MYTH 3: BIRTH CONTROL PILLS REDUCE FERTILITY

There is no evidence that going on the pill permanently affect a woman’s fertility. The hormones in birth control pills keep pregnancy away by delaying ovulation. But they only stay in the body for about 24 hours. After that, you’re just back to normal.

MYTH 4: OVULATION HAPPENS ON THE 14TH DAY

The typical menstrual cycle for most women is 28 days, but not every woman’s cycle sticks to this. Some women have cycles that last only 21 days, while others have cycles that last up to 35 days. To work out which day you ovulate, count backwards 14 days from the last day of your cycle. It very well could be day 14, or day 12, or day 20. Or, to be more accurate, you can use an ovulation kit or keep a fertility chart.

MYTH 5: IT’S IMPOSSIBLE TO STOP ‘THE CLOCK’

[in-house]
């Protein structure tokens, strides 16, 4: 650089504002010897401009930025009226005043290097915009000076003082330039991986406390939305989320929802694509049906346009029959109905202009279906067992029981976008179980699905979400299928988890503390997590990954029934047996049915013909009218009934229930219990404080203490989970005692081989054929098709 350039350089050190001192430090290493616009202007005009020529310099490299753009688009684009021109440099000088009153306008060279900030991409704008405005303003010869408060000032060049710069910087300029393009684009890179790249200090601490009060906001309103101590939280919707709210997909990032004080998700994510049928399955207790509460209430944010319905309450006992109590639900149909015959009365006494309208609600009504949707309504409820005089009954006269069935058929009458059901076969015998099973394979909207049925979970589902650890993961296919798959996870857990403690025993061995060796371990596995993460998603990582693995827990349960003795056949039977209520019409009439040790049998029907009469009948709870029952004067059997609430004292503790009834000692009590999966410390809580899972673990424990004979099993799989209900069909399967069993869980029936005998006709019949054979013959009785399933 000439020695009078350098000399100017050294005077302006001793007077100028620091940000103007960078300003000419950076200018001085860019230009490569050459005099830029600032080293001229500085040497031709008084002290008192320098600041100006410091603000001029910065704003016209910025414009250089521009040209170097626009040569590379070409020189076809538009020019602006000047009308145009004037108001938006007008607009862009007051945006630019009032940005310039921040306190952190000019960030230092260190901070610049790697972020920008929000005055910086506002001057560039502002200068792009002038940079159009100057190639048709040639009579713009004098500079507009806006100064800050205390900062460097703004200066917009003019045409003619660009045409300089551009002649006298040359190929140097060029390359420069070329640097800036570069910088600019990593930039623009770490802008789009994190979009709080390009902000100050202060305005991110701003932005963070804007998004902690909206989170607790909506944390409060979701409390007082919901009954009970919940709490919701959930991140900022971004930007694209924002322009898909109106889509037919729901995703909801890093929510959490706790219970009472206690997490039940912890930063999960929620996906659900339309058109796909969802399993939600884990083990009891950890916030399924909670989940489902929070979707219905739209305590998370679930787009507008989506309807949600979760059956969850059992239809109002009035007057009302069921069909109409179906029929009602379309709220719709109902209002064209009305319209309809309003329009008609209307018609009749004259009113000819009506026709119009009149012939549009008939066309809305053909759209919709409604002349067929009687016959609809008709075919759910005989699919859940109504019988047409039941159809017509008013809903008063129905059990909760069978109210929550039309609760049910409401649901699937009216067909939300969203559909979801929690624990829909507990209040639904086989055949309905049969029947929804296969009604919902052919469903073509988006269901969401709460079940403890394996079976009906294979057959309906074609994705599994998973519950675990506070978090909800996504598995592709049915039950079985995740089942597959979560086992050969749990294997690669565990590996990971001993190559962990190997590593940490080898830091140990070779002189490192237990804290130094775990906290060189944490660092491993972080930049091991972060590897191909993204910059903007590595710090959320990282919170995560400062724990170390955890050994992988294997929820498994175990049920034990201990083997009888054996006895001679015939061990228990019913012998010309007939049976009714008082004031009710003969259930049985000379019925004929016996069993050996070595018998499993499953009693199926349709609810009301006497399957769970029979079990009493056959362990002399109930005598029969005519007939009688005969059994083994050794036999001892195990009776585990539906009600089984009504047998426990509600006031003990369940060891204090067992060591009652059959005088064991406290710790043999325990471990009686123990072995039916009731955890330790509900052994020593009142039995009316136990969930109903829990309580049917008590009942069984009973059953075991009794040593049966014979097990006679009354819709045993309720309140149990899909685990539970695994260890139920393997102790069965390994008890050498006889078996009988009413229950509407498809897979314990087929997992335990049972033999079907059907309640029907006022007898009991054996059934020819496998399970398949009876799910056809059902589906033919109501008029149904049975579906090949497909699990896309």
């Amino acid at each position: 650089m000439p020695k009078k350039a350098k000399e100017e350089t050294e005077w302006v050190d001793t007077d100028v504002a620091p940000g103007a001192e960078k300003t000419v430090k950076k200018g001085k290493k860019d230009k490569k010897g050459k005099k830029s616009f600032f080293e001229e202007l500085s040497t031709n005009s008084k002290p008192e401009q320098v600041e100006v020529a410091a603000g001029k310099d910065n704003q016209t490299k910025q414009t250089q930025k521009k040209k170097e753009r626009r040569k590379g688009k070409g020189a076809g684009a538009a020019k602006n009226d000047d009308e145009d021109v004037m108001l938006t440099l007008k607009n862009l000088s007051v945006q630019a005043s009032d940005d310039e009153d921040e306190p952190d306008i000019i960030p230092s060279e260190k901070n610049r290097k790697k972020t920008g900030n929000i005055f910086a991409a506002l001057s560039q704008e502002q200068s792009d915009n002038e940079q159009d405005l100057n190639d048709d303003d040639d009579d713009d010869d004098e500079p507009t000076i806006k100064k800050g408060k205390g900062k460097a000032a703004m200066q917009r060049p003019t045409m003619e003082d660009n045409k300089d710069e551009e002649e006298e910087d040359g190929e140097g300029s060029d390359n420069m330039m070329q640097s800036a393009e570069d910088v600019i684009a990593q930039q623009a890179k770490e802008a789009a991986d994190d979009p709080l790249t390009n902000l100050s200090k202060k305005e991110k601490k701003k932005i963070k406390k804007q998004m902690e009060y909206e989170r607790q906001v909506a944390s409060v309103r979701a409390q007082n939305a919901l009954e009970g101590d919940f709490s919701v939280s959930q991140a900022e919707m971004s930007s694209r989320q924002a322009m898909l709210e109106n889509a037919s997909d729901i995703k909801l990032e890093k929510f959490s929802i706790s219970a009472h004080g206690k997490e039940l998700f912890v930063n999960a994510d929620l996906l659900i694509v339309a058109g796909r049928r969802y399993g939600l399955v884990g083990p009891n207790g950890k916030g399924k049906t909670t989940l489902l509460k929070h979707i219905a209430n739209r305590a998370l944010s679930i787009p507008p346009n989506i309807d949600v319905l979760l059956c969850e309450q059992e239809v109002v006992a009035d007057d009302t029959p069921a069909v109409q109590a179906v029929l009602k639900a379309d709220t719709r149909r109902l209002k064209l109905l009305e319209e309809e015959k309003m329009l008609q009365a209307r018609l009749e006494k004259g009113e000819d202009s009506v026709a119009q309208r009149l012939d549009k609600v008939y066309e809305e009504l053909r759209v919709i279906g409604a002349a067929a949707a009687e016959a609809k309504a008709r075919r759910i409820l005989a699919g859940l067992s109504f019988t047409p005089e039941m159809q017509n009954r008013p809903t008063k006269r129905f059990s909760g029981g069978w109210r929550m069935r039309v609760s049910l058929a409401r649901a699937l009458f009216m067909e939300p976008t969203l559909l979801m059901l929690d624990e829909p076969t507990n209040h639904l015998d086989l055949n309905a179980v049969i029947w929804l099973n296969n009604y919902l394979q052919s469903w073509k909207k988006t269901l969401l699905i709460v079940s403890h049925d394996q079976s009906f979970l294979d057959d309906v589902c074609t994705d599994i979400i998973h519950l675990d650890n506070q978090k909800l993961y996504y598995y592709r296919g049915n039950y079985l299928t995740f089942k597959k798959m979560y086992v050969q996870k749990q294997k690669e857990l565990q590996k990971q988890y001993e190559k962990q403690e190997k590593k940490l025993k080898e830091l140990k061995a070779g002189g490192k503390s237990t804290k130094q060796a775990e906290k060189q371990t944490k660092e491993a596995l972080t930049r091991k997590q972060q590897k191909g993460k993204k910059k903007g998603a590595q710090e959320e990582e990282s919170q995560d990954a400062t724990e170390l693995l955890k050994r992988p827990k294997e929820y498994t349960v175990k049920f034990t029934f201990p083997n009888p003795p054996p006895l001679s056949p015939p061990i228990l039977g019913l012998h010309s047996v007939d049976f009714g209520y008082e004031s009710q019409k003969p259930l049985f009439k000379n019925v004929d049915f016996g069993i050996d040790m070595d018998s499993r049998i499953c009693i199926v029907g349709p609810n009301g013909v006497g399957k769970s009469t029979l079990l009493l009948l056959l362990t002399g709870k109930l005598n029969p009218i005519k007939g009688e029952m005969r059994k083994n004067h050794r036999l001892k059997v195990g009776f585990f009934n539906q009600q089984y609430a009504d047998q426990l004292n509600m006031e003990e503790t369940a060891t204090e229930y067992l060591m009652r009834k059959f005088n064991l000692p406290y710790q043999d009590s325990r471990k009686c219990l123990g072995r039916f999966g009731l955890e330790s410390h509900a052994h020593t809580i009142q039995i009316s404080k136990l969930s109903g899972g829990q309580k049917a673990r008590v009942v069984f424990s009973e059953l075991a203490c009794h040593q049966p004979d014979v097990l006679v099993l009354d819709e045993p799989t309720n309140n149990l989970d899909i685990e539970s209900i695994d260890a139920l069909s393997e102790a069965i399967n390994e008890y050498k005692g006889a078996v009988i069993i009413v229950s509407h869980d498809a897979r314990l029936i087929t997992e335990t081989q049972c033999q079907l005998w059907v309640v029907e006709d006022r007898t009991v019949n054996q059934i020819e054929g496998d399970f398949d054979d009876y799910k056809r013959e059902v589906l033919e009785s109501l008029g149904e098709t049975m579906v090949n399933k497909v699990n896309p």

There’s no way to stop the slow decline of female fertility but modern technology has found a way around this. You can put your eggs in the freezer. Technically, it’s called vitrification. It allows women to flash freeze their eggs when they are young and fertile. Vitrification cannot only be helpful for women who want to push the decision of beginning a family until they’ve established their careers, but also for those who’ve been diagnosed with diseases that are likely to cause problems in the future.

 

Source: Love Matters

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